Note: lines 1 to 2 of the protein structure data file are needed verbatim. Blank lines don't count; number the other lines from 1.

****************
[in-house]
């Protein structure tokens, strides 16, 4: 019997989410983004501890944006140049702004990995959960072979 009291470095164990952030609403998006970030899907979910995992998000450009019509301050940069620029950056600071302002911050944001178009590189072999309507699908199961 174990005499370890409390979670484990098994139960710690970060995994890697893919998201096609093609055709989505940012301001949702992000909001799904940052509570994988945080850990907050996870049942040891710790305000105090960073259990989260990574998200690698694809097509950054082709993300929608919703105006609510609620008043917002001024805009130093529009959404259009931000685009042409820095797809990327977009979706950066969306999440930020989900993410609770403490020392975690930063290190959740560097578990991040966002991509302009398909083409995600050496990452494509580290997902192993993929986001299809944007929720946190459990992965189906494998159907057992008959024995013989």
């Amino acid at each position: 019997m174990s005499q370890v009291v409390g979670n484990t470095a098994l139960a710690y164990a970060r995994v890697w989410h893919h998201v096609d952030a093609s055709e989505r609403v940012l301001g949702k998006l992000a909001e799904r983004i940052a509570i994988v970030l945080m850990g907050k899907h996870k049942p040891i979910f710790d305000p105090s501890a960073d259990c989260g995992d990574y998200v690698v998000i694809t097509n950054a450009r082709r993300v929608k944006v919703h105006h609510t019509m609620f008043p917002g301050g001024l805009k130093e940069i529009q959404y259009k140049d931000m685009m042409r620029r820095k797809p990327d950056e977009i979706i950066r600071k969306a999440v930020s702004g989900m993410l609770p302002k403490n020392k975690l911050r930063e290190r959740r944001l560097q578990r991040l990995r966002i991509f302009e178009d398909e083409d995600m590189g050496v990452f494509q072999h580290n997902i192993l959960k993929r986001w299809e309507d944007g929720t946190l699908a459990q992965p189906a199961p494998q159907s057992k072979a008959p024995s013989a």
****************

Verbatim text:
[in-house]
């Protein structure tokens, strides 16, 4: 019997989410983004501890944006140049702004990995959960072979 009291470095164990952030609403998006970030899907979910995992998000450009019509301050940069620029950056600071302002911050944001178009590189072999309507699908199961 174990005499370890409390979670484990098994139960710690970060995994890697893919998201096609093609055709989505940012301001949702992000909001799904940052509570994988945080850990907050996870049942040891710790305000105090960073259990989260990574998200690698694809097509950054082709993300929608919703105006609510609620008043917002001024805009130093529009959404259009931000685009042409820095797809990327977009979706950066969306999440930020989900993410609770403490020392975690930063290190959740560097578990991040966002991509302009398909083409995600050496990452494509580290997902192993993929986001299809944007929720946190459990992965189906494998159907057992008959024995013989």